Regardless of the source, fires release fumes and particles into the atmosphere that are toxic to your health. In recent years, wildfires have made headlines in both the Americas and Europe, owing to the rising global temperatures attributed to climate change. The smoke from such wildfires has been known to spread and hurt the health of even those miles away. On the same note, damage from domestic fires can have similar consequences. Smoke is not good for your health. Take steps to avoid inhaling smoke at all costs.
Why Is Smoke From Fires Harmful to Your Health?
Smoke is a complex mixture of gaseous and particulate matter released when organic materials such as wood burn. The gasses vary from carbon monoxide, carbon dioxide, and nitrogen oxides to acid gasses depending on the burning material and oxygen available.
While any form of fire or smoke damage can be dangerous, fine particles in the smoke pose the greatest threat to human health. Given the tiny sizes of these particles, they can lodge in your lungs and trigger or exacerbate a series of respiratory disorders.
Acute exposure to smoke can lead to symptoms such as airway irritation, burning eyes, and aggravation of chronic disorders like asthma and heart diseases. Heavy smoke inhalation can even cause premature death.
Who Is at the Greatest Risk of Fire or Smoke Damage?
Some people are at a higher risk of suffering from the harmful effects of smoke than others. The following conditions make you more vulnerable to smoke damage:
- Chronic lung or heart disease, including asthma, emphysema, chronic obstructive pulmonary disease, heart failure and ischemic heart disease
- Old age, as the elderly are more likely to develop cardiopulmonary diseases than the young
- Pregnancy. Smoke will harm both the mother and the developing fetus as gasses like carbon monoxide impair circulation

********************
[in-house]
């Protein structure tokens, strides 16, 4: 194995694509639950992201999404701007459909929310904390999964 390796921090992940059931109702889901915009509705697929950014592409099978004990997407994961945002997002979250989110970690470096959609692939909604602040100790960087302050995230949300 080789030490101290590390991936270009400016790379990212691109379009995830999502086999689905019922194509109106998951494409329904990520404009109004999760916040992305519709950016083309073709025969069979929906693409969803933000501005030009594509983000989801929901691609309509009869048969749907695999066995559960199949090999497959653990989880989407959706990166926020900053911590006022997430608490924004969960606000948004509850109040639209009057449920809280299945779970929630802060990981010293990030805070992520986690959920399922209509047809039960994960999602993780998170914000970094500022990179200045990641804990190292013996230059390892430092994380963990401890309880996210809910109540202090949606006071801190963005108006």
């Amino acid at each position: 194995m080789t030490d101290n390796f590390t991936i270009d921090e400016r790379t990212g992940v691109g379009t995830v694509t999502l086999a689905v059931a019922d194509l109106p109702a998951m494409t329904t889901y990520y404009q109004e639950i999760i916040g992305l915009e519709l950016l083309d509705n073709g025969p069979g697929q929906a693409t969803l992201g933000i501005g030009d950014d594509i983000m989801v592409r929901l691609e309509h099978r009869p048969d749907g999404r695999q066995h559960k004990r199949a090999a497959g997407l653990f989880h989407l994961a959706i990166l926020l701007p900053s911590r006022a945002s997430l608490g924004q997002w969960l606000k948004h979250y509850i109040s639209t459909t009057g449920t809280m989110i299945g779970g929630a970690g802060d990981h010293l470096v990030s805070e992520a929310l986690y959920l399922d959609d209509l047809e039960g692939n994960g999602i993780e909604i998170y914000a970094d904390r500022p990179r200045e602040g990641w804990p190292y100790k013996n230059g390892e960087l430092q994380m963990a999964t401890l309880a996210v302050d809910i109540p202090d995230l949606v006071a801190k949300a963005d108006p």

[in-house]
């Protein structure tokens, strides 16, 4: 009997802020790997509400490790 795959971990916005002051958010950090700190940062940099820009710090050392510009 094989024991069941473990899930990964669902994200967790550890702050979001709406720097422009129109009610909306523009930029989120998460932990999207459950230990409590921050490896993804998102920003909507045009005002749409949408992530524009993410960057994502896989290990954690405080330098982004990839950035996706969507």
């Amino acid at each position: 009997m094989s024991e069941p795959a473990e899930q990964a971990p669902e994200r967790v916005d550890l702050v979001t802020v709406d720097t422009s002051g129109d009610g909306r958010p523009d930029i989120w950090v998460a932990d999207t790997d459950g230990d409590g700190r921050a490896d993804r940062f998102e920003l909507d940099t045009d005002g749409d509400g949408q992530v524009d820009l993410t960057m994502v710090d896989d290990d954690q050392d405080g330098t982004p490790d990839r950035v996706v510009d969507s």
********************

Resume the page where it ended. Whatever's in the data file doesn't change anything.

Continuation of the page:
- Children and teenagers. These subjects are very active, breathe more air per pound of body weight than adults, and are more prone to allergies, increasing their vulnerability
- Diabetes is often associated with chronic heart and lung diseases
Therefore, if you fall in any of the above categories, pay close attention to the local air quality reports whenever there’s a fire incident.
Signs and Symptoms of Smoke Damage to Health
Exposure to high smoke concentrations can trigger different symptoms, including:
- Burning eyes, throat irritation, cough, runny nose, difficulty in breathing, or wheezing
- Worsening of heart diseases, manifested by chest pains, fatigue, breathlessness and palpitations
- Exacerbation of chronic lung diseases, shown by increased deep breathing, gasping for air, phlegm and chest tightness.
Protecting Yourself During Wildfires
Whenever there’s an alarm for wildfires in your area, take the following steps to keep you and your family safe:
- Check out the local air quality reports. Local news media or state air agencies can keep you updated on the current developments and advise on appropriate action, including evacuation.
- Regulate activity. Monitor the situation and minimize or postpone some activities if it looks smokey outside. For instance, avoid highly active exercises such as evening jogs or runs when it appears smoky.
- Run the air conditioner. If you have an AC unit, run it with the fresh air intake closed and ensure the filter is clean to prevent bringing more smoke indoors.
- Stay indoors. When advised to remain indoors, keep the windows and doors closed unless it is very hot inside. Avoid vacuuming or using anything that burns, like gas stoves and wood fireplaces, to ensure the indoors remain as clean as possible.
Interesting Related Article: “How to Create your Fire Strategy Plan“